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Court upholds conscientious objector's status

Email|Print| Text size + By Shelley Murphy
Globe Staff / January 10, 2008

A federal appeals court ruled yesterday in favor of an anesthesiologist who asked to be discharged from the US Army as a conscientious objector after the military paid $184,000 for her to attend Tufts University School of Medicine.

In a 2-to-1 vote, the US Court of Appeals for the First Circuit upheld a judge who in October 2006 halted the Army's effort to force Dr. Mary Hanna, 31, of Somerville, to report for active duty, ruling that an Army review board's denial of her request for conscientious objector status "was without a basis in fact."

The court's majority opinion cited testimony from priests, superior officers, and an Army investigator assigned to the case, who all concluded that Hanna, a devout Coptic Orthodox Christian, "sincerely opposed participation in war because of her religious beliefs."

In his dissent, Michael Boudin, chief judge of the First Circuit Court, said that the case presented "a close call," but that US District Judge Nancy Gertner should have deferred to the Army review board, which found the timing of Hanna's claim suspicious and concluded her statements lacked "passion and sincerity."

When Hanna enlisted in 1997, she committed to serve four years of active duty and another four in the Reserve in exchange for an Army-paid scholarship for her medical training. But just before Christmas 2005, as she neared the end of her anesthesiology residency at Beth Israel Deaconess Medical Center in Boston, Hanna notified the Army that she had rekindled her faith in God and that her religious beliefs were "incompatible with military service."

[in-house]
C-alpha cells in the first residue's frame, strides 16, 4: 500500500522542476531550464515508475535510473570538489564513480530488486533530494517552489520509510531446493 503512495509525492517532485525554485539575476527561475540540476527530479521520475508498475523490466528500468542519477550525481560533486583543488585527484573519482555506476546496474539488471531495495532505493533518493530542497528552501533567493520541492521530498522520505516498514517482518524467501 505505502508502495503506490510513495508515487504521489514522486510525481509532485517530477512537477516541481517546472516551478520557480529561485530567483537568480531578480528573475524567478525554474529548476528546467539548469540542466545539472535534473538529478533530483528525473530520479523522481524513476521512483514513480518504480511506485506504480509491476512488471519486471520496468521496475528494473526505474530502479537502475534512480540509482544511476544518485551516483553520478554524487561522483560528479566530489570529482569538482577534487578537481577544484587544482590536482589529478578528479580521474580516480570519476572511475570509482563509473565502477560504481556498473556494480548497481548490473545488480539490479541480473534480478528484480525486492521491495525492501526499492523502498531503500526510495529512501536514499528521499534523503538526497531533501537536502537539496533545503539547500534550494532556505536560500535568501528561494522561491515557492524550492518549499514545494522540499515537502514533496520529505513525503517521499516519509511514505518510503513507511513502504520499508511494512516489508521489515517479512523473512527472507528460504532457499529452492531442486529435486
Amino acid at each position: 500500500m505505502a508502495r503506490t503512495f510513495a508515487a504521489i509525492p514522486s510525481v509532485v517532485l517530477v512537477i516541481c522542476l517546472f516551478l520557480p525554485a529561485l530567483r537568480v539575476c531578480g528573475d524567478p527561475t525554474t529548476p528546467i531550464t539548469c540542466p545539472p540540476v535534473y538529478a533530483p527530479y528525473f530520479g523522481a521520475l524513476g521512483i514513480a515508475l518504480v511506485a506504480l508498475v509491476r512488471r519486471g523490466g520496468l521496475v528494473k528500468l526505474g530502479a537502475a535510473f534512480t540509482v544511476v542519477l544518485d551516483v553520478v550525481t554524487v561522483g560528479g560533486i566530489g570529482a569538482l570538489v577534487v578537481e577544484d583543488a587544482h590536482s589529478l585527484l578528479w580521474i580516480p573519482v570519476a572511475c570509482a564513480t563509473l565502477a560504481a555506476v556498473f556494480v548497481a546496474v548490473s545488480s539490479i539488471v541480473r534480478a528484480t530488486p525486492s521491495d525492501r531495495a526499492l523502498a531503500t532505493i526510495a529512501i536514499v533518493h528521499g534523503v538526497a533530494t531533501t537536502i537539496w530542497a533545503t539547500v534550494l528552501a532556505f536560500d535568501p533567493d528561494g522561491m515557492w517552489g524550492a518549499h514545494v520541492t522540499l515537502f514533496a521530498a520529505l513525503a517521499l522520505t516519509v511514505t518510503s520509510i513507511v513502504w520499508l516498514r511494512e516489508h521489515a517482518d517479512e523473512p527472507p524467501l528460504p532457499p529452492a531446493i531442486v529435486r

Hanna, an Army Reserve captain, offered to repay the Army scholarship, plus interest, and wrote in her application for a discharge as a conscientious objector that she was a pacifist and "cannot participate in war in any form."

According to court records, a brigadier general wrote, "The solemnity of her convictions is clear . . . and they do not appear to have been born of a desire to avoid service."

But the Army review board voted, 2 to 1, to reject Hanna's discharge, questioning her sincerity and the timing of her request, which was made shortly after another anesthesiologist was discharged on the same grounds.

The US attorney's office, which represented the Army in the case, declined to comment.

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